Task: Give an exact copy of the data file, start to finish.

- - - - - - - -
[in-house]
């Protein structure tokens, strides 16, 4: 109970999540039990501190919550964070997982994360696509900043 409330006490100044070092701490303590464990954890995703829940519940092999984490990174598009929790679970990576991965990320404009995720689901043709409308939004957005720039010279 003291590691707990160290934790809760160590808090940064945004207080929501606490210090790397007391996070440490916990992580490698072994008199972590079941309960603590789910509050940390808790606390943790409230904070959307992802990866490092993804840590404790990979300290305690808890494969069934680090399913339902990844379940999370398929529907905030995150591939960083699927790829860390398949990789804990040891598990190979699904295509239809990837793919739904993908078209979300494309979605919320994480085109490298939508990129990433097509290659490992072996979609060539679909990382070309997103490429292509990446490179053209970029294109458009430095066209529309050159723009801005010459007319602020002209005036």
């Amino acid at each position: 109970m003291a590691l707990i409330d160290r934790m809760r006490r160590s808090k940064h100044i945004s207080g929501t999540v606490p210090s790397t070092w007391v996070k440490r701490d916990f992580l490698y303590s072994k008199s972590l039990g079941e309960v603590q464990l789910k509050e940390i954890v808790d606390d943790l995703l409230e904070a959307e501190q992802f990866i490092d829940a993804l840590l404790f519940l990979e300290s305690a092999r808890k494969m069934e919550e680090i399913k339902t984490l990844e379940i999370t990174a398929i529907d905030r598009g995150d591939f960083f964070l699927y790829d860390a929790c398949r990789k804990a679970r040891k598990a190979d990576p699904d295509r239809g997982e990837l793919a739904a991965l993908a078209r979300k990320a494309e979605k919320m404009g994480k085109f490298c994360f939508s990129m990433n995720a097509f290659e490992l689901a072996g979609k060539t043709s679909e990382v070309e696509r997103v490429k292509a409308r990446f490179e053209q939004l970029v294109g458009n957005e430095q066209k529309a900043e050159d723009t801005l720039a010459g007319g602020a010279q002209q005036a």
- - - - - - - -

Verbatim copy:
[in-house]
């Protein structure tokens, strides 16, 4: 109970999540039990501190919550964070997982994360696509900043 409330006490100044070092701490303590464990954890995703829940519940092999984490990174598009929790679970990576991965990320404009995720689901043709409308939004957005720039010279 003291590691707990160290934790809760160590808090940064945004207080929501606490210090790397007391996070440490916990992580490698072994008199972590079941309960603590789910509050940390808790606390943790409230904070959307992802990866490092993804840590404790990979300290305690808890494969069934680090399913339902990844379940999370398929529907905030995150591939960083699927790829860390398949990789804990040891598990190979699904295509239809990837793919739904993908078209979300494309979605919320994480085109490298939508990129990433097509290659490992072996979609060539679909990382070309997103490429292509990446490179053209970029294109458009430095066209529309050159723009801005010459007319602020002209005036």
């Amino acid at each position: 109970m003291a590691l707990i409330d160290r934790m809760r006490r160590s808090k940064h100044i945004s207080g929501t999540v606490p210090s790397t070092w007391v996070k440490r701490d916990f992580l490698y303590s072994k008199s972590l039990g079941e309960v603590q464990l789910k509050e940390i954890v808790d606390d943790l995703l409230e904070a959307e501190q992802f990866i490092d829940a993804l840590l404790f519940l990979e300290s305690a092999r808890k494969m069934e919550e680090i399913k339902t984490l990844e379940i999370t990174a398929i529907d905030r598009g995150d591939f960083f964070l699927y790829d860390a929790c398949r990789k804990a679970r040891k598990a190979d990576p699904d295509r239809g997982e990837l793919a739904a991965l993908a078209r979300k990320a494309e979605k919320m404009g994480k085109f490298c994360f939508s990129m990433n995720a097509f290659e490992l689901a072996g979609k060539t043709s679909e990382v070309e696509r997103v490429k292509a409308r990446f490179e053209q939004l970029v294109g458009n957005e430095q066209k529309a900043e050159d723009t801005l720039a010459g007319g602020a010279q002209q005036a």